skip to Main Content

Fifty years of the Japanese Speech Contest: David Harvey

Interview: David Harvey


 “Do it! Try everything you can.  It is just another stepping stone to what might come for you later.  You might be scared of giving a speech, but the more speeches you give, the easier it becomes.  The first one’s allowed to be scary.”

Like many other successful contestants in the early years of the Speech Contest, David first encountered Japanese as a high school exchange student in 1976.  Before going to Japan, he had intended to study music at University, but after returning and completing year 12, he decided to pursue Japanese, electing to study a Japanese major within a Science degree at Monash University.  He entered the Victorian Speech Contest in 1978, with a speech on the Suzuki Method for music teaching, but did not gain a place. The following year he tried again with a humorous speech on Japanese baths, gaining second place, and a trip to the ANU to represent Victoria in the National Speech Contest Final. (In those days, both first and second place winners in State finals were able to compete in the National Final).   He then entered a third time in 1980 in his third year at University, with a playful speech on hayakuchi-kotoba (tongue-twisters), winning the Victorian Contest and placing second in the National Contest, held that year in Melbourne. 

David Harvey, then and now. 

Commenting on his persistence in entering the contest three times, David said that apart from wanting to win a trip back to Japan, he enjoyed the challenge and could see the benefits for his Japanese.  Learning and rehearsing a speech with guidance from his teacher provided a unique opportunity to concentrate on improving his delivery, particularly his intonation. He still has copies of his speeches, with the intonation markings he used to practice.

After graduation, he had no clear plan for a career, but an introduction through one of his University teachers secured him a job at a Japanese futures company in Melbourne. His next job with a Japanese automotive company was obtained through connections in his Friday night mah-jong group, and two years later he obtained a job with the Industrial Bank of Japan (IBJ) in Melbourne, as its first non-Japanese executive, again through word of mouth and connections within the community. He later relocated to IBJ in Sydney and then moved to IBJ (now Mizuho) in Japan in 1995. Since moving to the US in 2001, where he lived for almost ten years, he has continued to do contract work for the Mizuho Financial Group and others.  He has established himself as a consultant and specialist translator, working on projects for institutions such as the Bank of Japan, the Financial Services Agency and the Ministry of Finance, but also including work with a more cultural focus.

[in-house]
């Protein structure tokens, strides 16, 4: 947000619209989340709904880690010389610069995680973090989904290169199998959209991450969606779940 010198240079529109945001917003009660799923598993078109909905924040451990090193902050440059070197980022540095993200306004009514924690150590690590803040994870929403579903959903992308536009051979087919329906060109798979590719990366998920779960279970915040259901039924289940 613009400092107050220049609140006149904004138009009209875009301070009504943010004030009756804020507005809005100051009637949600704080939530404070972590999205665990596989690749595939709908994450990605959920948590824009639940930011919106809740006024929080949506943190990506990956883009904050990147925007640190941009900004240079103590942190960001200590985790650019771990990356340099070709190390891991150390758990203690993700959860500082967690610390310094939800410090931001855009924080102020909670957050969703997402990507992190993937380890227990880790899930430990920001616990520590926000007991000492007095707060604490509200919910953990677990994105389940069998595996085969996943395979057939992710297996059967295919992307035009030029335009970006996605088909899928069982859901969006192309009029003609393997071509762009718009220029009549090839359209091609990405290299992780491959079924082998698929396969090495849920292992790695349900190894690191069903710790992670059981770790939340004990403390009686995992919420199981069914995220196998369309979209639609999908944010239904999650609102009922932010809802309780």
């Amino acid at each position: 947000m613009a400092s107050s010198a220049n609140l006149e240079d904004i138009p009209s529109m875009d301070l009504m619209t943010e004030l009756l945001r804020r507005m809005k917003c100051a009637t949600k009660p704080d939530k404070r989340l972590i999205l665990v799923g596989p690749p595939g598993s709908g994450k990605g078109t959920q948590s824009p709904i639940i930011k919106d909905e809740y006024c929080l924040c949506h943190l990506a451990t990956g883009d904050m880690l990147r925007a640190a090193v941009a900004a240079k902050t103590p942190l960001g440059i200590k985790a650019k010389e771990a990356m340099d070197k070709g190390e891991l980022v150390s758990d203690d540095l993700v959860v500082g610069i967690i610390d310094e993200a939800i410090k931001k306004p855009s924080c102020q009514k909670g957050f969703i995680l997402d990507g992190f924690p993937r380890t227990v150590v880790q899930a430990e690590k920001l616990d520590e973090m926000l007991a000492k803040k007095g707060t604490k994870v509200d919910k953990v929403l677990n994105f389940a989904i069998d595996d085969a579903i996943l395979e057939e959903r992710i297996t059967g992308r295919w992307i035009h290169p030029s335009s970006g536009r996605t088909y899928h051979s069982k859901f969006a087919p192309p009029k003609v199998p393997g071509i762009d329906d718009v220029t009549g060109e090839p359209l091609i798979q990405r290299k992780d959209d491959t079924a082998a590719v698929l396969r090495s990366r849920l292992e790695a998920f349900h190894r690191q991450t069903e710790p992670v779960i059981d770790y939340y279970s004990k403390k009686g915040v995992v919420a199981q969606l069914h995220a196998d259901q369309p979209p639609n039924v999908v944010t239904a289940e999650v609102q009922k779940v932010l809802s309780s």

David maintains that, from his initial decision to go to Japan, his life and career have developed rather randomly, each step shaped by his pursuit of his interests, building on his strengths and through personal connections and the opportunities they opened up.  Looking back, the thread is clear, but that was not necessarily the case at the time. However, learning Japanese and developing a deep understanding of Japanese culture and society has changed him completely.  “Japan has been a core part of my life – no question about that.”  

When asked about the benefits of participating in the Speech Contest, David noted that the advantage of any competition is that it gives you a focus and a particular goal to work towards.  In the case of the Speech Contest, it provides the motivation for concentrated bursts of writing, practicing, and building up your ability to perform in front of others.  His advice?

 “Do it! Try everything you can.  It is just another stepping stone to what might come for you later.  You might be scared of giving a speech, but the more speeches you give, the easier it becomes.  The first one’s allowed to be scary.”

Profile: David Harvey

David Harvey has had an international career in Australia, Japan and the US, having worked in the Japanese finance industry for more than 30 years.  He is a director of the Asian Finance Group, which specialises in research on Asia and translation of business, finance documents and policy papers. He holds a Bachelor of Science, Graduate Diploma in Banking and Finance and Graduate Diploma of Japanese Studies from Monash University.  He also maintains a strong interest in music and community organisations, and is currently a board member of Music for Canberra. 


Read Chris Nailer’s interview here

Read Monica Pinda’s interview here

Read Veronica Taylor’s interview here

Back To Top